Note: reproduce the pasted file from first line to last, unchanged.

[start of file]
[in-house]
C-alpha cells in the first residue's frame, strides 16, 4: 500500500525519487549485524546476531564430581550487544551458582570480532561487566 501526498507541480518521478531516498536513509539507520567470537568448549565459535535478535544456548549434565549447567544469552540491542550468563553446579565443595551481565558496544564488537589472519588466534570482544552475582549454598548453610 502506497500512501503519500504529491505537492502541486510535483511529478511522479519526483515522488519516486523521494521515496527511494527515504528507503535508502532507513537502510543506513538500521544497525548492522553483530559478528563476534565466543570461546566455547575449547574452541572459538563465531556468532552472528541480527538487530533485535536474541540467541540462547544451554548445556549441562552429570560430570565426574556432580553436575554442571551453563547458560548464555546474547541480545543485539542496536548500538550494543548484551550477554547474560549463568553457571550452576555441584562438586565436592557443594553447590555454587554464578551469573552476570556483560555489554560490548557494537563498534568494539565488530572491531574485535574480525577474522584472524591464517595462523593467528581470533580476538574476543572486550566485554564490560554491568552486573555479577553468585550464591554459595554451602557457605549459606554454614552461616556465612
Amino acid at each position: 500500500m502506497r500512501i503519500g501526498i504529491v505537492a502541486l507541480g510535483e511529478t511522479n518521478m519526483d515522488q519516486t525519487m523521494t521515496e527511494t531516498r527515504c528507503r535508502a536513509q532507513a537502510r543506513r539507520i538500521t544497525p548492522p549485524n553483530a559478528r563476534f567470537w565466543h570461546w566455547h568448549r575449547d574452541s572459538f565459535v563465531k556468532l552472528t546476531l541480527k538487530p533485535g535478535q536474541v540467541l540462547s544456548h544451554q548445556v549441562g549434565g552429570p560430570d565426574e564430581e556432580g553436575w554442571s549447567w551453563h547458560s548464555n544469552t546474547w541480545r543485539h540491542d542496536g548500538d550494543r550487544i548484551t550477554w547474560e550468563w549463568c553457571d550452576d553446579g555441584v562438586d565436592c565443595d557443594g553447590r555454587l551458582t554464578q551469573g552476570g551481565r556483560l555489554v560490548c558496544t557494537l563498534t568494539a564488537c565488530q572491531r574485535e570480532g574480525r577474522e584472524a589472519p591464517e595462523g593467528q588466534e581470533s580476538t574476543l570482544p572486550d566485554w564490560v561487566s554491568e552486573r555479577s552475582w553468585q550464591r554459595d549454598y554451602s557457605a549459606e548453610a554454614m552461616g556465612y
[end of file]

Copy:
[in-house]
C-alpha cells in the first residue's frame, strides 16, 4: 500500500525519487549485524546476531564430581550487544551458582570480532561487566 501526498507541480518521478531516498536513509539507520567470537568448549565459535535478535544456548549434565549447567544469552540491542550468563553446579565443595551481565558496544564488537589472519588466534570482544552475582549454598548453610 502506497500512501503519500504529491505537492502541486510535483511529478511522479519526483515522488519516486523521494521515496527511494527515504528507503535508502532507513537502510543506513538500521544497525548492522553483530559478528563476534565466543570461546566455547575449547574452541572459538563465531556468532552472528541480527538487530533485535536474541540467541540462547544451554548445556549441562552429570560430570565426574556432580553436575554442571551453563547458560548464555546474547541480545543485539542496536548500538550494543548484551550477554547474560549463568553457571550452576555441584562438586565436592557443594553447590555454587554464578551469573552476570556483560555489554560490548557494537563498534568494539565488530572491531574485535574480525577474522584472524591464517595462523593467528581470533580476538574476543572486550566485554564490560554491568552486573555479577553468585550464591554459595554451602557457605549459606554454614552461616556465612
Amino acid at each position: 500500500m502506497r500512501i503519500g501526498i504529491v505537492a502541486l507541480g510535483e511529478t511522479n518521478m519526483d515522488q519516486t525519487m523521494t521515496e527511494t531516498r527515504c528507503r535508502a536513509q532507513a537502510r543506513r539507520i538500521t544497525p548492522p549485524n553483530a559478528r563476534f567470537w565466543h570461546w566455547h568448549r575449547d574452541s572459538f565459535v563465531k556468532l552472528t546476531l541480527k538487530p533485535g535478535q536474541v540467541l540462547s544456548h544451554q548445556v549441562g549434565g552429570p560430570d565426574e564430581e556432580g553436575w554442571s549447567w551453563h547458560s548464555n544469552t546474547w541480545r543485539h540491542d542496536g548500538d550494543r550487544i548484551t550477554w547474560e550468563w549463568c553457571d550452576d553446579g555441584v562438586d565436592c565443595d557443594g553447590r555454587l551458582t554464578q551469573g552476570g551481565r556483560l555489554v560490548c558496544t557494537l563498534t568494539a564488537c565488530q572491531r574485535e570480532g574480525r577474522e584472524a589472519p591464517e595462523g593467528q588466534e581470533s580476538t574476543l570482544p572486550d566485554w564490560v561487566s554491568e552486573r555479577s552475582w553468585q550464591r554459595d549454598y554451602s557457605a549459606e548453610a554454614m552461616g556465612y